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Avg. Price Paid:$7,716 - $10,144
Original MSRP: $17,270 - $22,770
MPG: 20 City / 28 Hwy
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2008 Hyundai Tiburon Performance

These scores and this review are from when the car was new.

Review Last Updated: 6/4/09

The Tiburon, reviewers find, provides sporty and responsive performance, especially with the optional V6 engine. Kelley Blue Book is representative of the consensus when it writes, "The new Tiburon excels in providing the driver with an exhilarating, exuberant ride." A four-cylinder engine is standard on the base model, but most reviewers recommend springing for the upgrade. Of the V6, the Los Angeles Times says, "The overall drivability of the engine and transmission package is excellent. The Tiburon surges in each gear with conviction and ease, accompanying itself with the mellow, husky timbre of its exhaust."

AutoWeek praises not only the Tiburon's "strong V6," but also its "good steering and predictable handling." The front-wheel-drive Tiburon gets generally good marks for its handling -- even though sports cars generally come equipped with a rear-wheel setup. The San Antonio Express-News reports, "Handling was rather crisp for a car as inexpensive as this, and I found the suspension to be tight and firm enough for curves."

Acceleration and Power

The 2008 Hyundai Tiburon comes with one of two engines -- a 2.0-liter four-cylinder that makes 138 horsepower and 136 lb-ft of torque, and a 2.7-liter V6 that makes 172 horsepower and 181 lb-ft of torque. Few reviewers bother discussing the four-cylinder, preferring to discuss the more-powerful V6 and its impressive acceleration. "The first time you kick the pedal," asserts the Chicago Tribune, "you'll be surprised how quickly it responds."

The four-cylinder can be paired with a five-speed manual transmission or a four-speed automatic. Of the manual, Automotive.com says, "Shifts aren't so sharp because the lever has a long throw and the linkage isn't as tight as it might be. However the clutch action is smooth, especially on the upshifts." Consumer Guide says that the "automatic saps midrange punch" but the "manual shift gate compensates some." When paired with a manual, the engine gets an EPA-estimated 20 mpg in the city and 28 mpg on the highway. When paired with an automatic, it gets 20 mpg and 27 mpg in the city and on the highway, respectively.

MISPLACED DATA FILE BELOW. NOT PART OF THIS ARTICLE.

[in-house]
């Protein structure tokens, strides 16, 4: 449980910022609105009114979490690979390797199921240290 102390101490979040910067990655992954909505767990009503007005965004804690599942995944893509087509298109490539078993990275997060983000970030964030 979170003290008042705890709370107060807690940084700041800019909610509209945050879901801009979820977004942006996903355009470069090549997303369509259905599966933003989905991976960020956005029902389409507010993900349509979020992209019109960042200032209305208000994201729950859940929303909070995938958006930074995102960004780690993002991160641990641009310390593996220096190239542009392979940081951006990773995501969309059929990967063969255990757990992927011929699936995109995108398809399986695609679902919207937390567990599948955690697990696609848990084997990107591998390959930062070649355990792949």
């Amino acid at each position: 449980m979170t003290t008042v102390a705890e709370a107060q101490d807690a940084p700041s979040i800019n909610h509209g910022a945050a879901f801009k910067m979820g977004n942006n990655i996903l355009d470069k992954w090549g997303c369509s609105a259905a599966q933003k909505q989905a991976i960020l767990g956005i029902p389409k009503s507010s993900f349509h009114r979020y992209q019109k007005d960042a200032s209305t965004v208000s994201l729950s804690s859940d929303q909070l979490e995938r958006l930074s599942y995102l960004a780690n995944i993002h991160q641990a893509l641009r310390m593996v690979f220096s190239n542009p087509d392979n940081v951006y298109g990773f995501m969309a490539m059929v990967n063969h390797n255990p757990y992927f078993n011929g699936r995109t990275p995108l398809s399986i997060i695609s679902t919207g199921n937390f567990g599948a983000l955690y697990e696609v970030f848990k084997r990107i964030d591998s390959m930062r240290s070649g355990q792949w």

Depending on trim level, the V6 can be paired with a four-speed automatic, a five-speed manual, or a six-speed manual transmission. The Kansas City Star says, "The V-6 is energetic and smooth. The variable valve timing makes it even more responsive around town. The added midrange torque combines nicely with the automatic transmission." Car and Driver finds, "The five-speed linkage moves more cleanly than before, and the clutch is light." Most reviewers argue that the pairing of the V6 with the six-speed manual offers the best performance. Kelley Blue Book calls them "a great combination for those who enjoy spirited driving." Fuel economy numbers are estimated by the EPA to be 17 mpg and 24 mpg with the five-speed, 16 mpg and 24 mpg with the six-speed, and 17 mpg and 24 mpg with the automatic.

Handling and Braking

The front-wheel-drive Tiburon's handling is commendable, reviewers find. "Purists will tell you there's only so much you can do with front-wheel drive," writes About.com. "Still, with some skillful engineering, one can do a lot while still maintaining a margin of safety and predictable behavior in panic maneuvers. The Tiburon, particularly the top-of-the-line SE model, comes pretty darn close to the edge." Consumer Guide reports that the Tiburon "corners with good grip," though it suffers "modest body lean" and "mild front-drive noseplow."

Slightly tweaked in 2007, the suspension leaves test drivers with mixed reactions. Kelley Blue Book says, "Enthusiastic driving shows commendable balance and the capability of the new suspension, even though the increased stiffness does result in some harshness over bumps and potholes." Cars.com cautions, "Hit a bump with the steering wheel anywhere off center, and things quickly unravel. The wheels will hop over any bumps while you're making gradual curves, and in tight corners even the slightest rut sends the front tires dancing." About.com, however, concedes that the Tiburon "will allow some very mild oversteer (fishtailing)," while arguing, "You really have to ham-first it in the curves to make that happen."

The steering, according to the Chicago Sun-Times, "is nicely geared -- not too fast, not too slow." Car and Driver calls it "accurate," but complains, "It's almost too quick upon turn-in and is occasionally disrupted by mild torque steer." As for the anti-lock brakes, Consumer Guide says they "furnish quick, drama-free stops." A reviewer for Cars.com reports, "I couldn't detect any fade after repeated hard stops."

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